The original wooden lighthouse at Amphitrite Point was built in 1906 after the tragic shipwreck of the Pass Of Melfort; sadly in 1914, massive storm waves destroyed this lighthouse. In January 1915 construction began on the current lighthouse, under very extreme weather conditions. For three months straight with 14 hour workdays, men pulled 450 pound loads of materials from Spring Cove (on the Harbour side of Ucluelet) through heavy mud and rain. The new sentinel style lighthouse has kept watch over Barkley Sound and the Broken Group Islands for over one hundred years.
Did You Know? The Amphitrite Lighthouse was even the default lighthouse picture for Windows 7. Almost 400 million people saw the picture installed on their computer!
Artist’s Loop & Ancient Cedars
How to get there: From the Highway #4 junction of Tofino/Ucluelet, go left/South on Peninsula Rd. to Ucluelet for appx 8km (5mi) take a right onto Matterson Dr. and turn right again onto Marine Dr. The Brown’s Beach parking lot is on your left past Black Rock Oceanfront Resort.
Parking Lot: The main parking lot is at Brown’s Beach. Not suitable for RV’s.
Some additional parking is available at the Ucluelet Community Centre (corner of Matterson Dr & Marine Dr) as well as Tugwell Field on Forbes Rd. These locations are better for RV’s.
How far from Ucluelet/Tofino: 1km from downtown Ucluelet, 42km from downtown Tofino
Trail Distance: 2.75km (Artist Loop) + 1.5km (Rocky Bluffs)
How long it takes: 75 min one way. 2.5 hours return
Number of Stairs: 20 (if starting from Big Beach)
Parking permit required: No
Closest Tsunami Safe Zone: High School and Associated Fields or Tugwell Fields
Toilets Available: Yes, at Big Beach, Brown’s Beach, Tugwell Field and Ancient Cedars Loop
Wheel Chair Accessible: No
Level of Difficulty: Easy
The Artist Loop & Ancient Cedars section of the Wild Pacific Trail are beyond beautiful; prepare to be inspired! Experience the power of the Pacific from oceanside benches, viewing nooks and decks. For the best vistas follow the Artist’s Loop along the coastline, or take the bypass routes to enjoy the quiet forest. For prime viewing, step up into the wooden painter’s perches or larger decks – a photographer’s paradise! On a clear day you can see the coastline all the way towards Long Beach in the Pacific Rim National Park Reserve.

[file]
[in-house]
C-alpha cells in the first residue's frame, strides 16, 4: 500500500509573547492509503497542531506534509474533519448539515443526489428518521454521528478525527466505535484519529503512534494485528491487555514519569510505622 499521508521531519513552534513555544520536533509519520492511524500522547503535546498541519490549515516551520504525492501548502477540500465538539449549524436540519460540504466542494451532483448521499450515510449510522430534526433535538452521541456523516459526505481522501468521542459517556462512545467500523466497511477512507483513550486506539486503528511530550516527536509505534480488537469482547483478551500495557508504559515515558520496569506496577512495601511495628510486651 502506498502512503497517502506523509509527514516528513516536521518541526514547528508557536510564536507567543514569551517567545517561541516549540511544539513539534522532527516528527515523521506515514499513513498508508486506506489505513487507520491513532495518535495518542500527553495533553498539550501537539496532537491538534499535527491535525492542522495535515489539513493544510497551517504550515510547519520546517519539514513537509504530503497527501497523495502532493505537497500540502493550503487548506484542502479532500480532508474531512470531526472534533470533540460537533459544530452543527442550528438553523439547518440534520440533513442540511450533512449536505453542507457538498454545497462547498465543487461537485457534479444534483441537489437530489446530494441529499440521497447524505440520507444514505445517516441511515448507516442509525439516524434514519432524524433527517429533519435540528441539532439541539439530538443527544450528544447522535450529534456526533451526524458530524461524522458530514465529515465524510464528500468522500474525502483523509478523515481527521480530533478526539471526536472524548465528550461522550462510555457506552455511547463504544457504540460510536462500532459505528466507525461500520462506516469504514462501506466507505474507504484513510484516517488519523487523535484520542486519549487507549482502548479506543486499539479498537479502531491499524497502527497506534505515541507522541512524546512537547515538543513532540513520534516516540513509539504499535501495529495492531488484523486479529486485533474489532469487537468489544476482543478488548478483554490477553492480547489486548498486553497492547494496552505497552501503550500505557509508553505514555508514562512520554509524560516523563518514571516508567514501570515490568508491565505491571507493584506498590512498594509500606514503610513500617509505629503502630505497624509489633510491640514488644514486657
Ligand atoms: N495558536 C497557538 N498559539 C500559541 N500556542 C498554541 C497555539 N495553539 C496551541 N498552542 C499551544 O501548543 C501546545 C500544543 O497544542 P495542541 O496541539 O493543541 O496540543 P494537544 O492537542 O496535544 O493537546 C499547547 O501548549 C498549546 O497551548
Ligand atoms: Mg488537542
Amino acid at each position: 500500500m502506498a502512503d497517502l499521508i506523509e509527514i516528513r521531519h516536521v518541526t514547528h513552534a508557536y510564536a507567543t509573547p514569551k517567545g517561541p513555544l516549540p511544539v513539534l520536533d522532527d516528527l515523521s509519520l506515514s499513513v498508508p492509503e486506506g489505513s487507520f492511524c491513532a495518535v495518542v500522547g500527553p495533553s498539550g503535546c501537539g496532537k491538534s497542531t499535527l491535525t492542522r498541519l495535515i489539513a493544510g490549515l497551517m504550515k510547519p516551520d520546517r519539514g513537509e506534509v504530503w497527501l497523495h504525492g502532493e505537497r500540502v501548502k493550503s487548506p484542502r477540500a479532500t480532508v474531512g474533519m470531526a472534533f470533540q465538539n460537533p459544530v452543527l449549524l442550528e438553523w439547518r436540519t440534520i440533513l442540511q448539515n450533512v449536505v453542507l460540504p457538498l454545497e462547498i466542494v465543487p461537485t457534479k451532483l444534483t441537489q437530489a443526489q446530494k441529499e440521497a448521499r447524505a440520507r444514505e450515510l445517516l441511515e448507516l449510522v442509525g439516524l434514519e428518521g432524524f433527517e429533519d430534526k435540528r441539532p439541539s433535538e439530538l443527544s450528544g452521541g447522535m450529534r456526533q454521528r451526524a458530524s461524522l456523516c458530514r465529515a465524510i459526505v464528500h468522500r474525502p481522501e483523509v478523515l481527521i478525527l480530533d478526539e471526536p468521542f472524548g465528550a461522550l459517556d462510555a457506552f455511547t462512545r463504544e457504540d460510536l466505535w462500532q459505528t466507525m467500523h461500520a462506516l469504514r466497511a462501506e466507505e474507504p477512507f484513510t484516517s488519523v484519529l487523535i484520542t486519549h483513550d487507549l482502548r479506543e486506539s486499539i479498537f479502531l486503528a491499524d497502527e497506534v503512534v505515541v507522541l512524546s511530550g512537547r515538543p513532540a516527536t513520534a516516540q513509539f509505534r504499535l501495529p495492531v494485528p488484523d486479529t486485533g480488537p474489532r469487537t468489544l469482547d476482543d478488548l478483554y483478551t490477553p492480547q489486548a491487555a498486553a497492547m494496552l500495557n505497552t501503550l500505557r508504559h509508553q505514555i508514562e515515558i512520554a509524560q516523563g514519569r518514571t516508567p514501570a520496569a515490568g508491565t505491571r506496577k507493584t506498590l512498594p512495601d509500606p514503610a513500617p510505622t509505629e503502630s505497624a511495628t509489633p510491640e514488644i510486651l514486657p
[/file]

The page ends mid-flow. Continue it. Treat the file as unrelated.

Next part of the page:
On your way along the coast to the Rocky Bluffs section, be sure to take a detour to the Ancient Cedars loop and witness the wonderful old growth grove of western red cedars (some over 800 years old!).
STAY ON THE TRAIL, remember bare rocks are frequently pounded by the surf and the ocean can be unpredictable (even on the sunniest of days).
Big Beach & Picnic Area
Be sure to make Ucluelet’s iconic Big Beach part of your day!
This family-friendly picnic area features a covered gazebo with picnic tables for lunch as well as fun interactive signs for children of all ages featuring local creatures from sea to sky.
From awesome sunsets, calm summer evenings filled with beach fires to witnessing the sensational power of the wild Pacific Ocean during storm watching season; Big Beach will not disappoint. You will certainly take this beach with you in your memories… it has expansive ocean views and wonderful little tide pools in the black volcanic rock formations on the shore, tree-lined trails leading to and from the beach connect partly to the Wild Pacific Trail.
From the gazebo, follow the trail upwards to a wonderful viewing perch. Continue along this path and you will be lead to the parking lot of the Black Rock Oceanfront Resort on Marine Drive where you can connect to the Wild Pacific Trail.
Did You Know? Our coastline is also considered the “Graveyard of the Pacific”? Search for the remains of a turn of the century SHIPWRECK! Hint: Look for an interpretive sign to the left of the beach towards the long grassy area.